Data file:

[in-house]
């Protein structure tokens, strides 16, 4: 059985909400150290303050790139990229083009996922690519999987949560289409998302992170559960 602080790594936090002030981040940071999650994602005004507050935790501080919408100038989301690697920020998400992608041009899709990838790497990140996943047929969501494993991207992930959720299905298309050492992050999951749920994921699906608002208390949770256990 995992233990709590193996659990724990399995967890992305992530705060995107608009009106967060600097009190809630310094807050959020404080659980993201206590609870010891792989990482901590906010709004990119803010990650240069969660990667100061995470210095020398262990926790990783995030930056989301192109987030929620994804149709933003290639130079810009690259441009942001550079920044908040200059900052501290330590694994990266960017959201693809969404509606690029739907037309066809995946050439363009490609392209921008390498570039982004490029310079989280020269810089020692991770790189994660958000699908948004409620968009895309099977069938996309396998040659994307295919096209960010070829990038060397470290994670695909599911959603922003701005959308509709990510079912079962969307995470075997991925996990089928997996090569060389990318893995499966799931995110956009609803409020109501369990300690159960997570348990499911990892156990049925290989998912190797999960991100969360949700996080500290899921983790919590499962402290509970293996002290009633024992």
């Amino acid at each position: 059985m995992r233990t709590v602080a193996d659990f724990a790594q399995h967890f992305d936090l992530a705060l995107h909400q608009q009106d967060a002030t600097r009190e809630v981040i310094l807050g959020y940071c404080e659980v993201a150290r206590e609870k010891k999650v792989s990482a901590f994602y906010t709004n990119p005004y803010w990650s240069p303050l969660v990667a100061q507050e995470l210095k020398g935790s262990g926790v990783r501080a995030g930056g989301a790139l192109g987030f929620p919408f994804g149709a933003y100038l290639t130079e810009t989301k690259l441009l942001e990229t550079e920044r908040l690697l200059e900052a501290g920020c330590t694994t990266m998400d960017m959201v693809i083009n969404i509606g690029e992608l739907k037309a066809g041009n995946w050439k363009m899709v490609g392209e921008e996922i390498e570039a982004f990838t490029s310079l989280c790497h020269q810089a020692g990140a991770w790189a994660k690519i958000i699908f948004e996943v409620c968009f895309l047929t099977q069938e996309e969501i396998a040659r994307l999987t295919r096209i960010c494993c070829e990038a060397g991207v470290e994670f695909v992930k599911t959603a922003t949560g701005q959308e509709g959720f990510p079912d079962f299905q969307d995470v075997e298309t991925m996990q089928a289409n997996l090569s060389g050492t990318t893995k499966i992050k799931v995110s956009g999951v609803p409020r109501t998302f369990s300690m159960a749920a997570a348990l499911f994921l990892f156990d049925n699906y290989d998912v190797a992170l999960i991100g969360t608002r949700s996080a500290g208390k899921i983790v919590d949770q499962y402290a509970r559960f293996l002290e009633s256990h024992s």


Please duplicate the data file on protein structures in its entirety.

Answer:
[in-house]
């Protein structure tokens, strides 16, 4: 059985909400150290303050790139990229083009996922690519999987949560289409998302992170559960 602080790594936090002030981040940071999650994602005004507050935790501080919408100038989301690697920020998400992608041009899709990838790497990140996943047929969501494993991207992930959720299905298309050492992050999951749920994921699906608002208390949770256990 995992233990709590193996659990724990399995967890992305992530705060995107608009009106967060600097009190809630310094807050959020404080659980993201206590609870010891792989990482901590906010709004990119803010990650240069969660990667100061995470210095020398262990926790990783995030930056989301192109987030929620994804149709933003290639130079810009690259441009942001550079920044908040200059900052501290330590694994990266960017959201693809969404509606690029739907037309066809995946050439363009490609392209921008390498570039982004490029310079989280020269810089020692991770790189994660958000699908948004409620968009895309099977069938996309396998040659994307295919096209960010070829990038060397470290994670695909599911959603922003701005959308509709990510079912079962969307995470075997991925996990089928997996090569060389990318893995499966799931995110956009609803409020109501369990300690159960997570348990499911990892156990049925290989998912190797999960991100969360949700996080500290899921983790919590499962402290509970293996002290009633024992």
């Amino acid at each position: 059985m995992r233990t709590v602080a193996d659990f724990a790594q399995h967890f992305d936090l992530a705060l995107h909400q608009q009106d967060a002030t600097r009190e809630v981040i310094l807050g959020y940071c404080e659980v993201a150290r206590e609870k010891k999650v792989s990482a901590f994602y906010t709004n990119p005004y803010w990650s240069p303050l969660v990667a100061q507050e995470l210095k020398g935790s262990g926790v990783r501080a995030g930056g989301a790139l192109g987030f929620p919408f994804g149709a933003y100038l290639t130079e810009t989301k690259l441009l942001e990229t550079e920044r908040l690697l200059e900052a501290g920020c330590t694994t990266m998400d960017m959201v693809i083009n969404i509606g690029e992608l739907k037309a066809g041009n995946w050439k363009m899709v490609g392209e921008e996922i390498e570039a982004f990838t490029s310079l989280c790497h020269q810089a020692g990140a991770w790189a994660k690519i958000i699908f948004e996943v409620c968009f895309l047929t099977q069938e996309e969501i396998a040659r994307l999987t295919r096209i960010c494993c070829e990038a060397g991207v470290e994670f695909v992930k599911t959603a922003t949560g701005q959308e509709g959720f990510p079912d079962f299905q969307d995470v075997e298309t991925m996990q089928a289409n997996l090569s060389g050492t990318t893995k499966i992050k799931v995110s956009g999951v609803p409020r109501t998302f369990s300690m159960a749920a997570a348990l499911f994921l990892f156990d049925n699906y290989d998912v190797a992170l999960i991100g969360t608002r949700s996080a500290g208390k899921i983790v919590d949770q499962y402290a509970r559960f293996l002290e009633s256990h024992s």